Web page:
El Salvador President Nayib Bukele announced that he will send a bill to the country’s congress to recognize Bitcoin as legal tender. El Salvador is one of a handful of non-US nations that uses the US dollar as its official currency. The forthcoming legislation is being framed as the next step in a partnership between Strike, which launched its crypto wallet app in the country in March. Reportedly, some 70% of the population there does not have a bank account, and 20% of the country’s GDP comes from remittances sent by migrants to family members. If Bukele’s Bitcoin bill goes through without a hitch, El Salvador will be the first nation to officially recognize Bitcoin as legal tender.
This is happening against a backdrop of rising tensions with the United States. In late-May, the US Agency for International Development announced that it will be redirecting its funding from El Salvador’s state institutions to its civil society groups, over the country’s removal of Supreme Court justices and the Attorney General, and more generally concerns about transparency and accountability. Bukele’s New Ideas party won a supermajority in February 28 elections, and in May voted to remove the five justices from the Supreme Court’s Constitutional Chamber in a process the justices said was unconstitutional. The new congress also voted to replace the Attorney General with a Bukele loyalist. Those moves combined with the new congressional supermajority removed the remaining checks on Bukele’s power.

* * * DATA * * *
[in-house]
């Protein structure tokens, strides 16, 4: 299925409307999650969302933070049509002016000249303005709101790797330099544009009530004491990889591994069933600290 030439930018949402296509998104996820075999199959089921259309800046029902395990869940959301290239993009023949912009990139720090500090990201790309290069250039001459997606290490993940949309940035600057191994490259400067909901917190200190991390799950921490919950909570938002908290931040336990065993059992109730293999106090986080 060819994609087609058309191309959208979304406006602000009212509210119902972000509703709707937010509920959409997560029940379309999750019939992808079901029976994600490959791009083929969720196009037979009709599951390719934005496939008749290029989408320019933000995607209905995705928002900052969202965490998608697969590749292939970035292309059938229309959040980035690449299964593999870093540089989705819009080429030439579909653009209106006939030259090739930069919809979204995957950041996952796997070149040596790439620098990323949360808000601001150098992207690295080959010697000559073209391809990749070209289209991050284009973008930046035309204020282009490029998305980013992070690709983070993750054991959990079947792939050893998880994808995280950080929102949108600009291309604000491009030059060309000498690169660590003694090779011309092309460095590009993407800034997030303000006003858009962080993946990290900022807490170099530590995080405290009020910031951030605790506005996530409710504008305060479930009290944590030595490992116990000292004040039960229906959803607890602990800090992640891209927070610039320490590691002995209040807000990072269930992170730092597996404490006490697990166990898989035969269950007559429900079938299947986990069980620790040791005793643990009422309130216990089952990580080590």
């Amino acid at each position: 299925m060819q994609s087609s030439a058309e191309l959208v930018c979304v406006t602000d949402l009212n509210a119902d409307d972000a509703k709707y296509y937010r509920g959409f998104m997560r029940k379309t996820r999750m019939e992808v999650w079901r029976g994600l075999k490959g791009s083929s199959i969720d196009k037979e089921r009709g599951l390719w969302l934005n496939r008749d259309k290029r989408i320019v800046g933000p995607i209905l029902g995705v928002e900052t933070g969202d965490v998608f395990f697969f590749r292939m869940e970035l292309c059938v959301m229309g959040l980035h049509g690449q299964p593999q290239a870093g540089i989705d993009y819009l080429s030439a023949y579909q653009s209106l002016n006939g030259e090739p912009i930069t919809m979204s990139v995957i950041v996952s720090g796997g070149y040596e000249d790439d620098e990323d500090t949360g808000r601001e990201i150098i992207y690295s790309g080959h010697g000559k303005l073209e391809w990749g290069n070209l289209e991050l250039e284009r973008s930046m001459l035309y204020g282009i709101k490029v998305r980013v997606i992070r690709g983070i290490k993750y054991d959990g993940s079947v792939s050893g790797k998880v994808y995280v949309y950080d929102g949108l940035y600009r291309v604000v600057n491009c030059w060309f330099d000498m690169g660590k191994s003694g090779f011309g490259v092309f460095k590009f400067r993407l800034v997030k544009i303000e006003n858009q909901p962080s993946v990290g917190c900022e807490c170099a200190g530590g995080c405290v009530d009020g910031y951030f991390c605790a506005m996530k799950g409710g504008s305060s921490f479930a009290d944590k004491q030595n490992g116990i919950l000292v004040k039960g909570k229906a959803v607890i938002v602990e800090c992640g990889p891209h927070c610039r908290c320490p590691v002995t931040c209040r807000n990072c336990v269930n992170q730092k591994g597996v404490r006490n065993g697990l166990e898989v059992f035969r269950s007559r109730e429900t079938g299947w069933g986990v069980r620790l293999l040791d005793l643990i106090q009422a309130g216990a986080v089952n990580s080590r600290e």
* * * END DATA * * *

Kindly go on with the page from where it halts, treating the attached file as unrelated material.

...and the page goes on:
My starting position was that “legal tender” is a rather meaningless concept, especially when it’s not enforced. The Wikipedia definition is “a form of money that courts of law are required to recognize as satisfactory payment for any monetary debt”, but it’s not worth much if it’s not enforced, and that’s an issue in many countries. For example, good luck buying a meal in Shenzhen with some physical yuan, the legal tender in China. But there are many interesting wrinkles around “legal tender” that came out in several Twitter threads in the wake of the El Salvador announcement (e.g., Caitlin Long and George Selgin). And for deeper thoughts about the actual meaning of the term “legal tender” there’s paragraphs 66+ in the recent IMF working paper on legal aspects of central bank digital currency (CBDC) and the “money in the twentieth century” paper by Marcelo Prates.
Central bankers can sign up here: https://www.eventbrite.com/e/the-central-bank-digital-currency-workshop-tickets-152572742179
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